|Pic. Credit. Charles Philip|
by Roy Z
The few days of a new year are always filled with promise. We are eager to begin the year with renewed vigor and fresh goals.
Soon, however, that initial thrust loses speed as the days and weeks fly by. We begin to get weary. With all of our job pressures and/ or school activities, we become like the man who decided that having only “in” and “out” baskets on his desk was inadequate. He felt he needed four baskets—and he put the following tags on each one: “urgent.” “frantic,” overdue” and “forget it.”
When we can see our goals clearly and can see the possibility of making them, we are encouraged. But without the goals immediately before us, and the prospect of reaching them diminishing, we begin to lose our perspective.
In our Christian life, as well, it possible to lose our perspective as we press on toward greater spiritual growth. When we do not have God’s perspective clearly defined, we can lose out.
One of the greatest Bible passages on the proper perspective on life is Romans 8:28-39. The reason this passage is so great is that it looks at life an its goals from God’s perspective. I call it the glory passage because verses 28-30 say that we are predestined for glory, and verse 31-39 say we are preserved for glory.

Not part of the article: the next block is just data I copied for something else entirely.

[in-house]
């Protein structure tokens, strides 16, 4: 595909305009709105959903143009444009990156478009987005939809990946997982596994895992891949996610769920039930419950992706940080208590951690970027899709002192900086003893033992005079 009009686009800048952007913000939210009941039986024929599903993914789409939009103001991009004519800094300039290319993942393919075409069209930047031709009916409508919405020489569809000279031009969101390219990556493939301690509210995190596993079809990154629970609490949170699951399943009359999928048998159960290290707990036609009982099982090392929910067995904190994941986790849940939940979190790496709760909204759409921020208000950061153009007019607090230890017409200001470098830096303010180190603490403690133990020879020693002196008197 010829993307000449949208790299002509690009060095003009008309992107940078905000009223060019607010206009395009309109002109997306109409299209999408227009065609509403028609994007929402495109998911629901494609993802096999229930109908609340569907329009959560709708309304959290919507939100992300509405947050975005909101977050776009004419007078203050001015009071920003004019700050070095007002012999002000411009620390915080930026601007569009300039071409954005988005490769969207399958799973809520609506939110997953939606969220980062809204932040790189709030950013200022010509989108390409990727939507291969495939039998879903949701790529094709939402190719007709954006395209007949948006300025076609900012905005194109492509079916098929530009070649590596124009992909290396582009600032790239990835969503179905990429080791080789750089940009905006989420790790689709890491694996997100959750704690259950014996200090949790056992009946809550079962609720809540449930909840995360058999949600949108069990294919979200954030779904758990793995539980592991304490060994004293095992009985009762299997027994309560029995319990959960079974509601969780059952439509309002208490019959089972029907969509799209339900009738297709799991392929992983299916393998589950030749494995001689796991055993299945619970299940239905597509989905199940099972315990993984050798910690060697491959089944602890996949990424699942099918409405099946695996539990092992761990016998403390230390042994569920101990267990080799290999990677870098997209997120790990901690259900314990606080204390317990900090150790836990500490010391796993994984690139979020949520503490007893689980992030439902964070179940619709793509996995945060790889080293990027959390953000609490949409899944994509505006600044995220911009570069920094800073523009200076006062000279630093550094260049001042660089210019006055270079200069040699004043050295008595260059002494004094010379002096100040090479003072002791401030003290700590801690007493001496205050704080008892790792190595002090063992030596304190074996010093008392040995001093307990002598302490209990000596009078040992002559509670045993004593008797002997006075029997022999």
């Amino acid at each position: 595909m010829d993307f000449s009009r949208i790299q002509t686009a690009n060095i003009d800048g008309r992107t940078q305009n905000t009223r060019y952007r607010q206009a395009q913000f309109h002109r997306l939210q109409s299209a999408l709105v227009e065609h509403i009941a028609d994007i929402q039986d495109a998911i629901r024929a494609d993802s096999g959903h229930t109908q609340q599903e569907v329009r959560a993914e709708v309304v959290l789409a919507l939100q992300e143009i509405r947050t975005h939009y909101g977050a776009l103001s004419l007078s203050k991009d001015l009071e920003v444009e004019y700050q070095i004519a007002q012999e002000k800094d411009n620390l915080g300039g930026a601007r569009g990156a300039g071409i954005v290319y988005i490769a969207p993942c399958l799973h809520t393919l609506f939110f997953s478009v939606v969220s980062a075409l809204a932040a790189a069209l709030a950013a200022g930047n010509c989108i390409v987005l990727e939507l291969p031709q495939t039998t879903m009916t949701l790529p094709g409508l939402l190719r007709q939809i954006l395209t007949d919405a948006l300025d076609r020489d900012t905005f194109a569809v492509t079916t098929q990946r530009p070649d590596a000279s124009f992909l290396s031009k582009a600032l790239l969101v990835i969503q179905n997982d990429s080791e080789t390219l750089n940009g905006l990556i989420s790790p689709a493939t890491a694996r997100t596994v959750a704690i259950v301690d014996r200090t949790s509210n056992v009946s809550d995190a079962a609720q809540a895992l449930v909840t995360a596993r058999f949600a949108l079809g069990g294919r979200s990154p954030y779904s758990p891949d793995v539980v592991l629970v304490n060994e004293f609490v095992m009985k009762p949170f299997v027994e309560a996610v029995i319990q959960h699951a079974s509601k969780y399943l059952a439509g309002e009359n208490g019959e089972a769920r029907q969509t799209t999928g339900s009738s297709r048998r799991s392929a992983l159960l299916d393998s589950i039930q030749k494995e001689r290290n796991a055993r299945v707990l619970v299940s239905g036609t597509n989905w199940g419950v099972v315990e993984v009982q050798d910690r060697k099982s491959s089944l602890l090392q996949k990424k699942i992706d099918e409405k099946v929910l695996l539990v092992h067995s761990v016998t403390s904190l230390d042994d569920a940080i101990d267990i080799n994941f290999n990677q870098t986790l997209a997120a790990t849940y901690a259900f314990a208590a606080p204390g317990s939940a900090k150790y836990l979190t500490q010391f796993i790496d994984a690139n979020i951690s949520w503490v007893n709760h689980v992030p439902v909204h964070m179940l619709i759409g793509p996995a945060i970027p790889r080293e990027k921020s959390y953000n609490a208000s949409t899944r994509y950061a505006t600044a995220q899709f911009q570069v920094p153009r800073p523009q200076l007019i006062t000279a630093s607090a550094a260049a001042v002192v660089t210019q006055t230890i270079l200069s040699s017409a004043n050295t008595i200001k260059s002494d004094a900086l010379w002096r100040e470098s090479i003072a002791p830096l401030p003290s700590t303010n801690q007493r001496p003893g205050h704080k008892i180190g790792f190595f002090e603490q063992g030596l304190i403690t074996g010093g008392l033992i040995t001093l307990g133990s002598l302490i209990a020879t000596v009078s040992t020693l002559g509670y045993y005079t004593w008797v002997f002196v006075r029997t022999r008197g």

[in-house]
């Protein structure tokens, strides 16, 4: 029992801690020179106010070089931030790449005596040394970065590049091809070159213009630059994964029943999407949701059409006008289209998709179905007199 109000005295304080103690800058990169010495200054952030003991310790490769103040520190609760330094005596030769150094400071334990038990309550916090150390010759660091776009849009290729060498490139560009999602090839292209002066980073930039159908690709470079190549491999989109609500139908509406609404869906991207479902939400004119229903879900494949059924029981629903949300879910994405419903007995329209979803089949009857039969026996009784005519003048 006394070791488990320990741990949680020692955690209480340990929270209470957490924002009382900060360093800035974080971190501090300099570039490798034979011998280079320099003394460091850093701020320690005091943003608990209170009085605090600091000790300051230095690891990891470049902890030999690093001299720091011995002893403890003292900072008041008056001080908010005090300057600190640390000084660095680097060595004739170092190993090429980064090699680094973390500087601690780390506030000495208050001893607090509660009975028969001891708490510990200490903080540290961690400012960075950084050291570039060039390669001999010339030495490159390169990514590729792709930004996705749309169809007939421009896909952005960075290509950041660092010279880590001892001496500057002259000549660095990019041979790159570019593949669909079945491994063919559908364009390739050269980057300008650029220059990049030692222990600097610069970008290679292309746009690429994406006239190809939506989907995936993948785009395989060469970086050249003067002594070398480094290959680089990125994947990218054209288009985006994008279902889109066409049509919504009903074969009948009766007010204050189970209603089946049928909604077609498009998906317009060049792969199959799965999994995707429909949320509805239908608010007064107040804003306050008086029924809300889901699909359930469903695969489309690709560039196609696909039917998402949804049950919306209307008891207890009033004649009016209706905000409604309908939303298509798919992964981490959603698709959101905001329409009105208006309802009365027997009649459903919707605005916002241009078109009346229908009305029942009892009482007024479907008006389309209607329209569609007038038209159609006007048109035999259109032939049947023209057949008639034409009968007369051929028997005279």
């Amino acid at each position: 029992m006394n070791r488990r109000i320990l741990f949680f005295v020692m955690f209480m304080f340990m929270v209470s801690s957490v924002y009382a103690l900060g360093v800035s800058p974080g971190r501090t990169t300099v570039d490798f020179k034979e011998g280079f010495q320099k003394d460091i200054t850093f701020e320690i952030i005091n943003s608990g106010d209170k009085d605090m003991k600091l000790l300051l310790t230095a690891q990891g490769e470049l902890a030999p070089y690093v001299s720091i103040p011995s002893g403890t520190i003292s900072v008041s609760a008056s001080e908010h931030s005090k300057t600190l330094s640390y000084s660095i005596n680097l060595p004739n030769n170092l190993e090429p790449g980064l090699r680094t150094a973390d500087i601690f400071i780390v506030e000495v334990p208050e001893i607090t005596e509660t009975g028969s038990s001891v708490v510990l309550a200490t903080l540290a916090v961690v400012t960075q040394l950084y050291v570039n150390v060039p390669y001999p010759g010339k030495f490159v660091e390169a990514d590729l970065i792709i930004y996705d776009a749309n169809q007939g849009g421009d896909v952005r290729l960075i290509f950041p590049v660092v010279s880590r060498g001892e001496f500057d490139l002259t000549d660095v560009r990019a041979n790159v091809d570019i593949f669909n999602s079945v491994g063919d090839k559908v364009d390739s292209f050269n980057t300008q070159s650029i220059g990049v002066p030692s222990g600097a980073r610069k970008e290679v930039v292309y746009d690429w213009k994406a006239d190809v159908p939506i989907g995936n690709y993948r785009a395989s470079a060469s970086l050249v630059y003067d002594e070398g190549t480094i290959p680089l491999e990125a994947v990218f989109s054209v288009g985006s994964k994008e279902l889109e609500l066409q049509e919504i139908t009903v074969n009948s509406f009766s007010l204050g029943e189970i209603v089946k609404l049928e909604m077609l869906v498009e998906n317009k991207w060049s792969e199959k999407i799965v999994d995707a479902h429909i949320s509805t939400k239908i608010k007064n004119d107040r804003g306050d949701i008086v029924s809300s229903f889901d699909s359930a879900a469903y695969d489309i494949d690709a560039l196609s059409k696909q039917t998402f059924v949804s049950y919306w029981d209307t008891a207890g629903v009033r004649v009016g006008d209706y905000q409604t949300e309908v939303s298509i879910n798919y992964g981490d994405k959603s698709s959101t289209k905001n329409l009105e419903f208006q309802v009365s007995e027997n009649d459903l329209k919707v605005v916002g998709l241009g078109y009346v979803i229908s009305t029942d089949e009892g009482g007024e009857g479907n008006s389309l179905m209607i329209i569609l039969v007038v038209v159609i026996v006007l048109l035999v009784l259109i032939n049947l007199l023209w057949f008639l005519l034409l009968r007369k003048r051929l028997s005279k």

Notice verse 28: “And we know that all things work together for good to them that love God, to them who are the called according to his purpose.” We know—though we may not sense it in our expertise—that God works for the good of those who love Him.
There are many things we do not know, but we do know that God is at work in every circumstance in our life. God is meshing everything together in our life like a giant puzzle. This does not mean that everything is good in itself only that things are working together for our good.
Are you aware of the amazing inclusiveness in this verse? Paul said that all things work together—including the trials mentioned in verses 35 and 36. It does not say some, or many or most—but all The problems we face do not signify that God’s plan; they are incidents that are a part of His plan.
One time a cowboy decided he should have some insurance since he was working out on a big ranch. So he contacted an insurance agent. One day the agent came out to see him and to ask him a few questions to fill out a form.